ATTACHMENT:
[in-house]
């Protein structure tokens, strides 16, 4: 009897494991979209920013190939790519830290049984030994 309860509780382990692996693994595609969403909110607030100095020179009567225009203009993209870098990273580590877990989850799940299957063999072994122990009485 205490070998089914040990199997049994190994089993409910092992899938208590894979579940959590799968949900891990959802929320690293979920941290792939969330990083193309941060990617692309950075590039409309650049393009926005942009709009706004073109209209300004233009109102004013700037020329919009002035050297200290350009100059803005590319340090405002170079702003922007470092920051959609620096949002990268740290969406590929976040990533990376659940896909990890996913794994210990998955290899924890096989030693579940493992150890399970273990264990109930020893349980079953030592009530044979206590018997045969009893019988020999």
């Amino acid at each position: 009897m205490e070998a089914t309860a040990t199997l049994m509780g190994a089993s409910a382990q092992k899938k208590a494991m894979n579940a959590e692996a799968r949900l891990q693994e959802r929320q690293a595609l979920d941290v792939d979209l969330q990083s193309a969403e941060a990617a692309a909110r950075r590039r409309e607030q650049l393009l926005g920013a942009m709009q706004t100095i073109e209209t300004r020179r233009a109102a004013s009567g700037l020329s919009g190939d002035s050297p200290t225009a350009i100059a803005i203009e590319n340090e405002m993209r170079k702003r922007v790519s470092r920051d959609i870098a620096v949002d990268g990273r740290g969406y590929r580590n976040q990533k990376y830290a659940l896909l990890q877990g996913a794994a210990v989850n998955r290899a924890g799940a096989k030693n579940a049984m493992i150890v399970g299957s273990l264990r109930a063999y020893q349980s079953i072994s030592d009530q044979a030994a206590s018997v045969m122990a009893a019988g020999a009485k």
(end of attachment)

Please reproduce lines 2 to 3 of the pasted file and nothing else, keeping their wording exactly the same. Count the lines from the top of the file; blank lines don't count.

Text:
């Protein structure tokens, strides 16, 4: 009897494991979209920013190939790519830290049984030994 309860509780382990692996693994595609969403909110607030100095020179009567225009203009993209870098990273580590877990989850799940299957063999072994122990009485 205490070998089914040990199997049994190994089993409910092992899938208590894979579940959590799968949900891990959802929320690293979920941290792939969330990083193309941060990617692309950075590039409309650049393009926005942009709009706004073109209209300004233009109102004013700037020329919009002035050297200290350009100059803005590319340090405002170079702003922007470092920051959609620096949002990268740290969406590929976040990533990376659940896909990890996913794994210990998955290899924890096989030693579940493992150890399970273990264990109930020893349980079953030592009530044979206590018997045969009893019988020999």
């Amino acid at each position: 009897m205490e070998a089914t309860a040990t199997l049994m509780g190994a089993s409910a382990q092992k899938k208590a494991m894979n579940a959590e692996a799968r949900l891990q693994e959802r929320q690293a595609l979920d941290v792939d979209l969330q990083s193309a969403e941060a990617a692309a909110r950075r590039r409309e607030q650049l393009l926005g920013a942009m709009q706004t100095i073109e209209t300004r020179r233009a109102a004013s009567g700037l020329s919009g190939d002035s050297p200290t225009a350009i100059a803005i203009e590319n340090e405002m993209r170079k702003r922007v790519s470092r920051d959609i870098a620096v949002d990268g990273r740290g969406y590929r580590n976040q990533k990376y830290a659940l896909l990890q877990g996913a794994a210990v989850n998955r290899a924890g799940a096989k030693n579940a049984m493992i150890v399970g299957s273990l264990r109930a063999y020893q349980s079953i072994s030592d009530q044979a030994a206590s018997v045969m122990a009893a019988g020999a009485k």